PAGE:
I woke up yesterday without much ceremony or issues, changed the twins, toddled about being me. I had a lot of stomach upset however, and without being too graphic - we'll just say it was the House of Tokyo effect and my friends from back in the day will understand completely.
As an adult I'm equipped to emotionally and physically handle such issues with mostly grace although I can admit I had some coffee anyway, knowing full well it would contribute to my situation.
The twins however, did not warn me they didn't feel well. That whole "not communicating" thing is problematic in these areas and they slugged down their share of coffee and right about then the pooping began. And continued. By 10 am I had changed six diapers I would describe as horrific. One was a downright disaster of hazmat proportions. I got them cleaned up and by 1030 am EVERYONE impacted had a healthy dose of immodium to stop the works.
My house, however, smelled like death poop. It smelled like if death had been eating rotten corpses and then had pooped in my living room. I washed my hands repeatedly and still, the house was just ugh, so gross. So I lit my little owl candle melt thingy to bring the wonderful smell of some Middle David smelly good things to life. I poured my self a cup of coffee and sat down to see what's new with Frank and Claire on House of Cards.
The kids were upstairs doing whatever it is they were doing. Louis was off at a Boy Scout thing, he'd been gone since the day before and my world is always worse without him however I had managed to wrangle the crazy while my husband got some well deserved sleep.
It was quiet. I watched one then two episodes of House of Cards, and I marveled more than once at how the kids hadn't ever come downstairs, it was unlike them. Our stairs creak MADLY however so no one can really sneak anywhere around here.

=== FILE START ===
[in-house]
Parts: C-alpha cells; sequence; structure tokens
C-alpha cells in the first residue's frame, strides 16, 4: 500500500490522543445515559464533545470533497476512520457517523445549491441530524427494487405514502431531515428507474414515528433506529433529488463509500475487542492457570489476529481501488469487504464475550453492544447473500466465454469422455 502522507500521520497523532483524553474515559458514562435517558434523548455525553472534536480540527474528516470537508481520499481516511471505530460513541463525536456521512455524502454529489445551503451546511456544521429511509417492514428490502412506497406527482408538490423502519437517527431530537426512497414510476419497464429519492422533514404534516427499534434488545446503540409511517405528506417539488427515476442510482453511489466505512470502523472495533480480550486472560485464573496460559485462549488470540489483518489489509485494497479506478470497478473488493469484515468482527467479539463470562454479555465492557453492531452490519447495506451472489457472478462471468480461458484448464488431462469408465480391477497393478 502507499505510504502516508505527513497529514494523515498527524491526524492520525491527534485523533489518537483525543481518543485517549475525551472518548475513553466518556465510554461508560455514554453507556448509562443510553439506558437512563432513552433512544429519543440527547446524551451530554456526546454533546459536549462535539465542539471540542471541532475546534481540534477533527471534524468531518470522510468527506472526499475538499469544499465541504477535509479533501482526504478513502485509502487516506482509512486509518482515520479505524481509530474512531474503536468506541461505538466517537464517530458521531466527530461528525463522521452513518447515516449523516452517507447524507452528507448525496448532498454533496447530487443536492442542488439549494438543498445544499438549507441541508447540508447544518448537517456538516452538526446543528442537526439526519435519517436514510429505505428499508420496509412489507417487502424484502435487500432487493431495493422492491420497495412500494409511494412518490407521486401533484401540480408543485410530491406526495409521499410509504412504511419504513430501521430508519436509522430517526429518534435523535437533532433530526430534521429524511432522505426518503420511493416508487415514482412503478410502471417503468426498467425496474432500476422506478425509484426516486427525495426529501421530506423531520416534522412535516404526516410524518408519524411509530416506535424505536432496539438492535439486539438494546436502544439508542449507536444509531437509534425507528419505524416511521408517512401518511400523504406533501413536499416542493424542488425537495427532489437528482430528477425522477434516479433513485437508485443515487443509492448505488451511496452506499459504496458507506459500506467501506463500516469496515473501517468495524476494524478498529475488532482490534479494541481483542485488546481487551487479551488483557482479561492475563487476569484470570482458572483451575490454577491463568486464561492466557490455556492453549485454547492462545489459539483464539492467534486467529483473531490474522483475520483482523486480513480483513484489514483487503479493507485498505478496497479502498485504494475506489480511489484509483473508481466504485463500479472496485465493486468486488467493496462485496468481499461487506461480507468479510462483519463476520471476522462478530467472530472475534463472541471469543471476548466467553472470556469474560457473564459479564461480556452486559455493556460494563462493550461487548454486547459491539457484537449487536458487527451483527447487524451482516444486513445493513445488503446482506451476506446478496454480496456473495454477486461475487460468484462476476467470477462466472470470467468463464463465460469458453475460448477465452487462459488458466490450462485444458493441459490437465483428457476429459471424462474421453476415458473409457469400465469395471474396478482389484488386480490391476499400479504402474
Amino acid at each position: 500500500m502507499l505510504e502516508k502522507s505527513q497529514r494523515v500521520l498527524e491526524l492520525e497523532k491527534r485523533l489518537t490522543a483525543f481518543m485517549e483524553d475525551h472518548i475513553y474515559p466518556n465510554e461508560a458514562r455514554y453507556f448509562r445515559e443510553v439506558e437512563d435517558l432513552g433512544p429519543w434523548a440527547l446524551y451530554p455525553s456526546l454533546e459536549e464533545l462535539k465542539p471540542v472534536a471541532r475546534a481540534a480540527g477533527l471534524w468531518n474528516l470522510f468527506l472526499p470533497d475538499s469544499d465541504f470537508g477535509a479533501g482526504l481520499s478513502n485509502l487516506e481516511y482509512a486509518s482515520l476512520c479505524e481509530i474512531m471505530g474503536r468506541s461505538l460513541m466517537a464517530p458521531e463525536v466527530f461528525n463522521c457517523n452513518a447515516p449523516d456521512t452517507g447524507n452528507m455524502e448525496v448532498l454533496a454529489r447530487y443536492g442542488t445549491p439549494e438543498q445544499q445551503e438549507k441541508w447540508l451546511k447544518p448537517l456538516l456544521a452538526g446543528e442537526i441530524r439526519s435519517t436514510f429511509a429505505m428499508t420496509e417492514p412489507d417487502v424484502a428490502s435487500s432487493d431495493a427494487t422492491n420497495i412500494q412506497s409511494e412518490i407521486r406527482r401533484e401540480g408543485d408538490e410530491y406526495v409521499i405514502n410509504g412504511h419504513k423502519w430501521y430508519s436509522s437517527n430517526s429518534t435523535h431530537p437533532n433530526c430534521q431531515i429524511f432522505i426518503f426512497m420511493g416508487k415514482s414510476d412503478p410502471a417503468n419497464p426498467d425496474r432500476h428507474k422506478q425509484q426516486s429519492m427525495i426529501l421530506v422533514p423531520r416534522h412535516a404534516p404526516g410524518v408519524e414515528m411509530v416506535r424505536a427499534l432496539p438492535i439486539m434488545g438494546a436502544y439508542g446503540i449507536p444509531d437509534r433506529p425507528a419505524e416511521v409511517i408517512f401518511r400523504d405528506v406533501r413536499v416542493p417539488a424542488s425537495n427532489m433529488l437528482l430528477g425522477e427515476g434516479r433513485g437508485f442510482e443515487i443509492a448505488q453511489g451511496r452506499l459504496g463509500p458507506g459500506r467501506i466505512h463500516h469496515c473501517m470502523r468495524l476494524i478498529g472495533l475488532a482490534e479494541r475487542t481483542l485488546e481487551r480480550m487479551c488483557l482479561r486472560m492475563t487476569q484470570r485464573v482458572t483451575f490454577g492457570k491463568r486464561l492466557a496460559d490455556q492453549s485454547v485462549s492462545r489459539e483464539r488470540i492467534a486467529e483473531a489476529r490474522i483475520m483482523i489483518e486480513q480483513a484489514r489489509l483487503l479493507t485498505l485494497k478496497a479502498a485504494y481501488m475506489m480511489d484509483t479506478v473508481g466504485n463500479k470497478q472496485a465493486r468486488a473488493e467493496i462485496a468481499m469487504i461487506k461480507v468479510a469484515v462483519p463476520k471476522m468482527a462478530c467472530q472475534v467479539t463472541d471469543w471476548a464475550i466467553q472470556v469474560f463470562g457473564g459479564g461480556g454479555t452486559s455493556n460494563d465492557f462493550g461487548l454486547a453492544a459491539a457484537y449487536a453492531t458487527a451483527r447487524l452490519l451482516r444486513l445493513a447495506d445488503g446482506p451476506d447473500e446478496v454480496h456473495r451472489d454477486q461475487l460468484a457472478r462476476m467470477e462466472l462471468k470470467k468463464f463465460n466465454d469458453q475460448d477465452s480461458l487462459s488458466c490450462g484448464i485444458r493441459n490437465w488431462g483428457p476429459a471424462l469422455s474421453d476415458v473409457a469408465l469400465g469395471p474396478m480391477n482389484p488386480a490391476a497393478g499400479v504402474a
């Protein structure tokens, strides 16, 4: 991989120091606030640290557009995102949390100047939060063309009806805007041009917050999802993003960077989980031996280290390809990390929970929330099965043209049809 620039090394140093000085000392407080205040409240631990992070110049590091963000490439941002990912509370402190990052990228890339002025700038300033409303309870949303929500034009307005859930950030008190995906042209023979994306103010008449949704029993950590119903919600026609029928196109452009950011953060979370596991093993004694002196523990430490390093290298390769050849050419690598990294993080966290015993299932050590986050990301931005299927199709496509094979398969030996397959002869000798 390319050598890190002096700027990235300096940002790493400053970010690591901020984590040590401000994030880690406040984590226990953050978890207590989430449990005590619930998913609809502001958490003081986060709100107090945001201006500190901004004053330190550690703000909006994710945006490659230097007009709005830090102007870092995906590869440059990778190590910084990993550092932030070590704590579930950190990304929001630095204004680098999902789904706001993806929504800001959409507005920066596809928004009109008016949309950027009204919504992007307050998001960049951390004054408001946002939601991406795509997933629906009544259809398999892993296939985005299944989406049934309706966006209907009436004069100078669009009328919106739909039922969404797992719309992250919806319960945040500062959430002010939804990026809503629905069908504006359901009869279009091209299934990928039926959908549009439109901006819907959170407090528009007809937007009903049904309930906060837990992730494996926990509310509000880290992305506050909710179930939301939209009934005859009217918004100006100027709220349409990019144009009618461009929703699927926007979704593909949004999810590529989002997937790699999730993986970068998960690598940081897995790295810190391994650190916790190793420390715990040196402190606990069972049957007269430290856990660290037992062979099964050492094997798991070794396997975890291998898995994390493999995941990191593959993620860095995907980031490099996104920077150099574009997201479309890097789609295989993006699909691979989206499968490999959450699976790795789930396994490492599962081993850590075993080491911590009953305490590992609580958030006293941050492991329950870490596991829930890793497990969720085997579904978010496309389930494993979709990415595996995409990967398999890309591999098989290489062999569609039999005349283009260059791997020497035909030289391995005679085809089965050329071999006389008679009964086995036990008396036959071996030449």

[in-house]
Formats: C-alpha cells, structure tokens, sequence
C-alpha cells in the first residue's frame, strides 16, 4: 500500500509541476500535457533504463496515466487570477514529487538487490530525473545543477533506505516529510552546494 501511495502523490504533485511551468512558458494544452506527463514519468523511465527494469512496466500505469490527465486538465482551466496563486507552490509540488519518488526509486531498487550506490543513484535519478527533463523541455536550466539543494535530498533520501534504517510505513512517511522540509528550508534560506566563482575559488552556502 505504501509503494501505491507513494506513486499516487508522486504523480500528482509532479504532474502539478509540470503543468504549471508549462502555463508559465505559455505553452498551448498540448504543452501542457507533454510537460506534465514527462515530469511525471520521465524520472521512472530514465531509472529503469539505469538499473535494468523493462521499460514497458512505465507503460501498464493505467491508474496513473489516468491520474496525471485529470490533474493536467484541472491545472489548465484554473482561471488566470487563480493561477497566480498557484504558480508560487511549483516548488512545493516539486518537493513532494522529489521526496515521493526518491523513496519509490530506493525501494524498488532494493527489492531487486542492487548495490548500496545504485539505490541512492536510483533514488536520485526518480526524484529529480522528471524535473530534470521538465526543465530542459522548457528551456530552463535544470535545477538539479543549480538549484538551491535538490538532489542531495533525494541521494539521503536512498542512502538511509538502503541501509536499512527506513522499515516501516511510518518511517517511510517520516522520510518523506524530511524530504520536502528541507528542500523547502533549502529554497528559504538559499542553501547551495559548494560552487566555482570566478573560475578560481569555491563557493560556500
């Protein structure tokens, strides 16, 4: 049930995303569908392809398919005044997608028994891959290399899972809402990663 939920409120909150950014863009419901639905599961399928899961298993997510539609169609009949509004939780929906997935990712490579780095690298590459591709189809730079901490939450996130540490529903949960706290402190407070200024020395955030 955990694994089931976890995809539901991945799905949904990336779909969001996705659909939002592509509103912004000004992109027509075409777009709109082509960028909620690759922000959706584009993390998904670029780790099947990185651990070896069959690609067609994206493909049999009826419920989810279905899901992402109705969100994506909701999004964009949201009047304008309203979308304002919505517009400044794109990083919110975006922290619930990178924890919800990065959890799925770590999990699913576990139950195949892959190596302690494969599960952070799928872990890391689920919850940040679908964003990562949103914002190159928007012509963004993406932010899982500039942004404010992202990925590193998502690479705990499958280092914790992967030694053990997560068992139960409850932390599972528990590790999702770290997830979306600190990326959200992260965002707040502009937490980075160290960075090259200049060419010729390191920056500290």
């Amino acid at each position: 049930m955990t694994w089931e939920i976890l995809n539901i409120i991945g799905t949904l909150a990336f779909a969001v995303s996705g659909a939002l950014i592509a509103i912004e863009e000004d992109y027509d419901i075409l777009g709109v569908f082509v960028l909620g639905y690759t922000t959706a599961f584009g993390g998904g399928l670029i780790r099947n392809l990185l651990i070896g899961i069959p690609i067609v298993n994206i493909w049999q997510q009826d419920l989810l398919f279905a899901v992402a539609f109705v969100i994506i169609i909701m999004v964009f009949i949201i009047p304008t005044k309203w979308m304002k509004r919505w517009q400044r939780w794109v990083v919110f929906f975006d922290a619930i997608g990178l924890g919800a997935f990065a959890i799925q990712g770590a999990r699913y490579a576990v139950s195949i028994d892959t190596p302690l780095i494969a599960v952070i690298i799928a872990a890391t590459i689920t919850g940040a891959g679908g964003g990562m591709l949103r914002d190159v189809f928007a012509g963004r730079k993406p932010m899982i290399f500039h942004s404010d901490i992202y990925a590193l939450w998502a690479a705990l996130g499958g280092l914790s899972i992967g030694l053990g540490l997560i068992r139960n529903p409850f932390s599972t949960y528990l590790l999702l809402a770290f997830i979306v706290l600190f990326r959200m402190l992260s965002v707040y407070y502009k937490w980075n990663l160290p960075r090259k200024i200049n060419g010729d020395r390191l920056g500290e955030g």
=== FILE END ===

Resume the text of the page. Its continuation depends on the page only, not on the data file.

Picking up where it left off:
Diaper issues can be so frustrating. You don't expect to be changing horrible diapers when your kids are 11 but here I am. I'd lie and say I don't resent it but I do fucking resent it a lot. I'm not wired for this whole special needs kid thing. I do, however, love my children. So what that means is that despite the toll it can take on my person many days, I would still do anything for them. These two hours alone with my coffee were resetting me, refocusing me and letting me get my perspective pointed more positively.
That's when Julia came downstairs and said "Ewww, Mom what's in my water cup?"
I wandered into the dining room and looked into her cup, still sitting there since breakfast (I'm lazy, sue me.) I couldn't quite make out what I was seeing in the cup, fleks of something, something....reddish?
That's when my eyes did a cinematographer quality slow sweep into my kitchen where I beheld....WAX.
Wax all over the counter, down the counters, on the stove, on the toaster, on the floor.
FUCKING WAX EVERYWHERE.
My Middle David wax melt with wonderful smell had been gotten into and flicked, smeared and whatever else - all over my kitchen.
This is the pride swallowing siege part of my life. I can't scream. I can't even really punish. I knew who it was before he came down the stairs, covered in wax. It was my Charlie, who loves the smell of these scented wax melts so much he can NEVER resist putting his hands into them, thus they can never be used without total supervision. I thought I had achieved that because they were upstairs and I was downstairs and seriously HOW did he come downstairs, flick WAX everywhere and take drinks of Julia's water - depositing wax and then LEAVE? HOW?
There are about 1000 videos and tips on Pinterest and youtube and the WEB in general on how to remove wax. Most of the involve an iron and I am allergic to my iron. Also, I'm not sure where it is. So after having a serious sobbing cry on my kitchen floor I figured out that the low melting point of this wax makes it pretty easy to get up with scalding hot water, never mind the skin on your hands though.
Autism parenting is just too damn hard some days. This was entirely too much to deal with before noon.
Here is my Jerry Maguire quote that in my opinion sums up Autism parenting on so many days.